Importance of Early Detection
Many psychiatric conditions have been rooted in the early stages of life. The chronicity and morbidity vary among disorders. Disorders such as schizophrenia, schizoaffective disorder, bipolar disorder, major depression, obsessive compulsive disorder, disordered eating and autism spectrum have been known to be chronic conditions. The influence of early life is also evident when working with individuals with difficulty regulating emotions such as anger; forming and sustaining friendships and intimate relationships; attention-deficit/hyperactivity disorder (ADHD); and substance abuse. Hence, the early detection and treatment may result in a better prognosis and functional outcome in adult life.
For chronic conditions such as psychosis and mood disorders, research has shown that many people first present signs of their illness between the ages of 12 and 17 years. This has been suggested to be a window of opportunity for treatment that could dramatically alter a person’s life for the better. Intervening early can interrupt the negative course of some mental illnesses and in some cases, may lessen long-term disability. Recent developments on the brain indicates that longer periods of maladaptive and dysfunctional thoughts and behavior have cumulative effects and, can influence the capacity for recovery.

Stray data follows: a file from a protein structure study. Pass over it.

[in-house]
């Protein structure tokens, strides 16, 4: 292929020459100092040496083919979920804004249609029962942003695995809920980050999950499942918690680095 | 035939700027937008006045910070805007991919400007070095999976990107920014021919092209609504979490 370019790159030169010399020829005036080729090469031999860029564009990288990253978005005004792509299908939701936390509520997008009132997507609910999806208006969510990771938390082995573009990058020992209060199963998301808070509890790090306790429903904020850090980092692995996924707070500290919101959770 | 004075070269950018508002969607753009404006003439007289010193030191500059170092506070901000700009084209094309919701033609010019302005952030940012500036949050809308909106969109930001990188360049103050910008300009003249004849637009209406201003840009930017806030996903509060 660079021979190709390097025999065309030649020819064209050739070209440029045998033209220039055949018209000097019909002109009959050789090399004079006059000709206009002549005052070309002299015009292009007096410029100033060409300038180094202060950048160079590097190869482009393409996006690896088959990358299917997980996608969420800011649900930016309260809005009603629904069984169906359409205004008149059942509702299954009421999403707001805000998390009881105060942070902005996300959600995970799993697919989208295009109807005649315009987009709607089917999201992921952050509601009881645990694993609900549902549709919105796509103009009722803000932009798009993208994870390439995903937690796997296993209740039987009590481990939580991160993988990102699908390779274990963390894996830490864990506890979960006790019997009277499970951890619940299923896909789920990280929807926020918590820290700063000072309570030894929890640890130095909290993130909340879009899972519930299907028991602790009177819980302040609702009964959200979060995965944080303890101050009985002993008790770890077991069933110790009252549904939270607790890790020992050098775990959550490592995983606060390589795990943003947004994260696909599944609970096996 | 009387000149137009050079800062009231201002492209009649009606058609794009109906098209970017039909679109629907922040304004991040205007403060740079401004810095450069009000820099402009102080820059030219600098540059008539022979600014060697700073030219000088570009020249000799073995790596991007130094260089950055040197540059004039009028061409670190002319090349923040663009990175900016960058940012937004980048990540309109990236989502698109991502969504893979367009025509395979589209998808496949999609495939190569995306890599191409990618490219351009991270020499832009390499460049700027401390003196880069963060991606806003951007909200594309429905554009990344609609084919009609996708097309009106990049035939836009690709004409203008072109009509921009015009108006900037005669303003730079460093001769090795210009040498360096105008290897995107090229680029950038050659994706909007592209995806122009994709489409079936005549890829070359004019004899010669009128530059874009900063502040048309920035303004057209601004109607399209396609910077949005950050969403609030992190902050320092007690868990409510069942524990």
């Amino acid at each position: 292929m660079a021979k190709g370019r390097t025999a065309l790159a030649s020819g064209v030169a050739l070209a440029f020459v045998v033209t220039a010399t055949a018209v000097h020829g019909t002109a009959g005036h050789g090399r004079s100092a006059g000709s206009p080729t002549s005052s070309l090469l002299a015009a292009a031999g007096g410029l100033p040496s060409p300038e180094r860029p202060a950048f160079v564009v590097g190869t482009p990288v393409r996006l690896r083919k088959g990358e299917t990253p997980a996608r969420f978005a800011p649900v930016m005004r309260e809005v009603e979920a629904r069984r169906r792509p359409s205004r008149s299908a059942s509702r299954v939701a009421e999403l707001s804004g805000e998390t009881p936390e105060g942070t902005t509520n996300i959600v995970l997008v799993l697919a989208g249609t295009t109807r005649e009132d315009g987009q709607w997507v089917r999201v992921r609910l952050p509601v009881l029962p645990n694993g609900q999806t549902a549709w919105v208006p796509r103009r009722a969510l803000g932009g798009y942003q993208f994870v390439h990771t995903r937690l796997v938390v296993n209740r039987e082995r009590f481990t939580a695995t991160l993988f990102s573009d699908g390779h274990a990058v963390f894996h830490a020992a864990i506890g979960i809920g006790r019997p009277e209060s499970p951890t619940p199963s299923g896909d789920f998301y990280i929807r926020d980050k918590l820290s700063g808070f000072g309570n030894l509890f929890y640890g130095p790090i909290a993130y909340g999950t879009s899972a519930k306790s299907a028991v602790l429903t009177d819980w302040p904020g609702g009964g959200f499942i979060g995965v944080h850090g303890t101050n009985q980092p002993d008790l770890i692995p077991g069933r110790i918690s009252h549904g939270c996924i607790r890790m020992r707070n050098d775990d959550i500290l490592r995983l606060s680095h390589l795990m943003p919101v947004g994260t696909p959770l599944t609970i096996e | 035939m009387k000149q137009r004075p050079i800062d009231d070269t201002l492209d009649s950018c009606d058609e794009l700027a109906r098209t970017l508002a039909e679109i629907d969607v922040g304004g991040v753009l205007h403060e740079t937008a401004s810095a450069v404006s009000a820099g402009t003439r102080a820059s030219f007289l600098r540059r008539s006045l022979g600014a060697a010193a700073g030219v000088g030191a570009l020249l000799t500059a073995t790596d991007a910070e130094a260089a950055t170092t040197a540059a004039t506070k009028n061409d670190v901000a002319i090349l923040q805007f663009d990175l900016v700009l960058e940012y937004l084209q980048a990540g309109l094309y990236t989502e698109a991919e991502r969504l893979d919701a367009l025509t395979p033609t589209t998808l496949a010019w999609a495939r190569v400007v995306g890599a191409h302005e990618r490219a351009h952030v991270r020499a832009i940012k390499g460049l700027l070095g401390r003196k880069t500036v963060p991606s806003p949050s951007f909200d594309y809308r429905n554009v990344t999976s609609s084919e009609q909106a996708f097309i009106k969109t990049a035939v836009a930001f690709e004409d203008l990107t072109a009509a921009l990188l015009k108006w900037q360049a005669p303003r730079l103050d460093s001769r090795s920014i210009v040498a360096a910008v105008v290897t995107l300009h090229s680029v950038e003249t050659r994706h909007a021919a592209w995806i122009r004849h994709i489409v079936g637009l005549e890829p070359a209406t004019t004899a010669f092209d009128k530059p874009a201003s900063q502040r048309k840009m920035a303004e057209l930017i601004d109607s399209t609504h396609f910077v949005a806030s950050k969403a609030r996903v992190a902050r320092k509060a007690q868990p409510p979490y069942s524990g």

Without intervention, childhood disorders frequently continue into adulthood. Severity and challenges to recovery for conditions such as psychosis appears to increase with each episode. Since children develop rapidly, delivering mental health services early is necessary to avoid permanent consequences and to ensure that children are ready for school and their upcoming adult life.
Overall, early detection and intervention aims to reduce the dependency and disabilities associated with mental illnesses during one’s adult years. Early and reliable recognition and the provision of effective treatments and care assist in maintaining optimal functioning, reducing the likelihood of family, social and work disruption. During the early phase of illness, risk factors are identified and, strategies determined to support recovery and well-being are implemented.
Written by Dr Sanveen Kang-Sadhnani